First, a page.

Multi-pronged battle ahead for group of neighbors trying to save historic Wissahickon house

 The twin homes are described as extraordinary examples of Eastlake Victorian architecture. (Bas Slabbers/for NewsWorks)

The twin homes are described as extraordinary examples of Eastlake Victorian architecture. (Bas Slabbers/for NewsWorks)

Neighbors are fervently trying to save a distinctive 1880s twin house in Roxborough from demolition, but they are waging difficult battles on several fronts.

A demolition permit is posted on the front door, allowing for the razing of the structure since May 7 so that the new owner can redevelop the site with 10 new housing units.

A nomination of the property to the Philadelphia Register of Historic Places won’t be reviewed until June 9 and wouldn’t be considered by the Philadelphia Historical Commission until July 10.

In addition, the PHC has stressed that the nomination should include the other twin house, though its owners have been staunchly opposed to designation.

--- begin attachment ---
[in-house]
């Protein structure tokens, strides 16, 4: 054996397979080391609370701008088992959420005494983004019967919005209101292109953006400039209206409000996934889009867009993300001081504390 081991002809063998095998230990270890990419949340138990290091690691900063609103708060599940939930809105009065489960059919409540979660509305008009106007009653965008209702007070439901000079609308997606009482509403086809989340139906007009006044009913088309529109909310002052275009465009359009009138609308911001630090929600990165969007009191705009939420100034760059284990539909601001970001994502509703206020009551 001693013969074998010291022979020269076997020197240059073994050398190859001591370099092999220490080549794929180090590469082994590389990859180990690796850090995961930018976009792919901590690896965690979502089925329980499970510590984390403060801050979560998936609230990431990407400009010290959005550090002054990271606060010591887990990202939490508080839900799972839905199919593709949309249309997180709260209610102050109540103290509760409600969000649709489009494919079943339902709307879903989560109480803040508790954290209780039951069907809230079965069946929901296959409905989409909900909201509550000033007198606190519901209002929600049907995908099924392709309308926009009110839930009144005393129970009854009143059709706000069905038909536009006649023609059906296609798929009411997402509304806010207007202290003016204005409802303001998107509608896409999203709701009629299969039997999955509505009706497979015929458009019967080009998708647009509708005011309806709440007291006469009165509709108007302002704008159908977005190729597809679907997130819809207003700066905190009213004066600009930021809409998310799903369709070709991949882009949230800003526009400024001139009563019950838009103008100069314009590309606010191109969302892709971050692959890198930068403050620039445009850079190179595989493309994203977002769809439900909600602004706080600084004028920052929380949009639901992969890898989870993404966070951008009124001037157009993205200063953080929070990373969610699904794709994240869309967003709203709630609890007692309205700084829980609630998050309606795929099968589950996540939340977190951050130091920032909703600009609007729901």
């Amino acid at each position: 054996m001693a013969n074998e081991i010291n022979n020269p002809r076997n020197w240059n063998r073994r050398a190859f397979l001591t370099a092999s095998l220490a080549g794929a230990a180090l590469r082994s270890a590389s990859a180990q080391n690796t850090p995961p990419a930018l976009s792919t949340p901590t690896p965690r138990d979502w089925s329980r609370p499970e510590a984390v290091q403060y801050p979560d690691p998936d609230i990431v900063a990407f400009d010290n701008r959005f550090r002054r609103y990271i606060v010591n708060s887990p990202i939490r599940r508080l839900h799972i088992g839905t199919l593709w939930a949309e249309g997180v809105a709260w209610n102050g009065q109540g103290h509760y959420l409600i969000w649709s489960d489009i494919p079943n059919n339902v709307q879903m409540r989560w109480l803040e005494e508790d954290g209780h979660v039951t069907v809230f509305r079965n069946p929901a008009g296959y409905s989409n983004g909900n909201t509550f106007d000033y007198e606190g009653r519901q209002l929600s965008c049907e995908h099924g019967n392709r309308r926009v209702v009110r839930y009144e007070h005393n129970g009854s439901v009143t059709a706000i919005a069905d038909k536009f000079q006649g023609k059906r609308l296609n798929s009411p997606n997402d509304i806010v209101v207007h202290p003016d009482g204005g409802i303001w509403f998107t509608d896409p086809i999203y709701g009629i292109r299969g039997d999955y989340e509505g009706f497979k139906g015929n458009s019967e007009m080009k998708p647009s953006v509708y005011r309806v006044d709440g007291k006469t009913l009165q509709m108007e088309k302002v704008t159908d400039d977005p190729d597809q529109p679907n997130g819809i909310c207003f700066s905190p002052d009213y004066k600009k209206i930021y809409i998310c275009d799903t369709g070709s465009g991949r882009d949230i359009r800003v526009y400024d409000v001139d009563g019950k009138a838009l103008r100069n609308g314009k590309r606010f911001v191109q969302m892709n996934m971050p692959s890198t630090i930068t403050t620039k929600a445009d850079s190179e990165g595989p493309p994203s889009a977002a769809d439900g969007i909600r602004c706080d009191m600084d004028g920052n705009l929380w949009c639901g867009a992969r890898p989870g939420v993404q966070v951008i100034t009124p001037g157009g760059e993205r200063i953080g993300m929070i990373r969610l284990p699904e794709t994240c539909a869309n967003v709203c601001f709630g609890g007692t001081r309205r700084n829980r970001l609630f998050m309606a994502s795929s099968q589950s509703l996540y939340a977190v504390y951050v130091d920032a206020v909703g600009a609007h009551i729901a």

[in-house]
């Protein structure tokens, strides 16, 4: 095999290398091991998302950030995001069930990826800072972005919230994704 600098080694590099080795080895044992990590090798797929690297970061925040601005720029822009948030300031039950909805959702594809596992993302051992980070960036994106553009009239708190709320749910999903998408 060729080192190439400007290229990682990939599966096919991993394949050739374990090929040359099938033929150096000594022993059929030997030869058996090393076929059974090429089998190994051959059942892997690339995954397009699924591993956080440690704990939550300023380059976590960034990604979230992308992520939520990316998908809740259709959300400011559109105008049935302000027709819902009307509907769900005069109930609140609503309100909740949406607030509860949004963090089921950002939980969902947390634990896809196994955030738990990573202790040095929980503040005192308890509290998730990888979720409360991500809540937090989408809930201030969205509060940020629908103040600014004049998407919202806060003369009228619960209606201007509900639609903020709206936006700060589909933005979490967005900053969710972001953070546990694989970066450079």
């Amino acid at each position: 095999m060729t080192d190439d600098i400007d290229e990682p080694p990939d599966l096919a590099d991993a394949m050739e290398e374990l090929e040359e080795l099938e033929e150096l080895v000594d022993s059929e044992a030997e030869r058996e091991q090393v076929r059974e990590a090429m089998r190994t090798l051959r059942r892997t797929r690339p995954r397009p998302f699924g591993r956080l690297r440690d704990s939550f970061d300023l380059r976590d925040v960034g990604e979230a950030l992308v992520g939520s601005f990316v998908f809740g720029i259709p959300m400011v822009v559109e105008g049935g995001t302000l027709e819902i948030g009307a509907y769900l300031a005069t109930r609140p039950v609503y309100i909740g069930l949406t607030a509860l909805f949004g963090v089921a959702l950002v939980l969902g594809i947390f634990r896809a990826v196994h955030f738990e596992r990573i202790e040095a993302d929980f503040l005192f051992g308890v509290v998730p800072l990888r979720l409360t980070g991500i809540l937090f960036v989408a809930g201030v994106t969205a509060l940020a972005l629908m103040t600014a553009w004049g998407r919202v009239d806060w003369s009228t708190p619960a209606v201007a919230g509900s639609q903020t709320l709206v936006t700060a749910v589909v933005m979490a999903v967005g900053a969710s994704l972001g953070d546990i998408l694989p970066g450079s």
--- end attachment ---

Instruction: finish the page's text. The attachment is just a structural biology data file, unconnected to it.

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Even if the PHC adds the properties to the historic register, it would not necessarily protect them from being knocked down because the original demolition permit was issued before the owner was notified of the historic nomination.

And yet, the members of the Wissahickon Interested Citizen’s Association remain steadfast and seem confident they will save the house at 145 Sumac Street. Jeffrey Allegretti, who serves on WICA’s zoning committee, said the focus for now is on the court battle to rescind the demolition permit.

The goal, he said, is to bring the owner “back to the table” to negotiate a plan that would allow new housing but preserve the 19th-century buildings

David Orphanides, the attorney for property owner John Messing, said on May 18 that “they are not running out this week” to take down 145 Sumac, and he has promised advance notice to WICA’s attorney when demolition was set to begin.

Historic significance

At a meeting of the historic designation committee of the PHC on March 26, the twin homes were described as extraordinary examples of Eastlake Victorian architecture, among just a few such houses in the Wissahickon area (which was developed at a time when the Queen Anne style was in vogue).

Experts at the meeting said the houses were built in 1883 and 1884, possibly by mason John Gilton, who is known for the magnificent, recently restored Nugent Home for Baptists in Germantown. The land on which the Sumac Street homes were built was likely owned by the prominent Camac family, and 145 Sumac was the home of Manayunk mill owner James Z. Holt, whose company helped develop the Wissahickon neighborhood.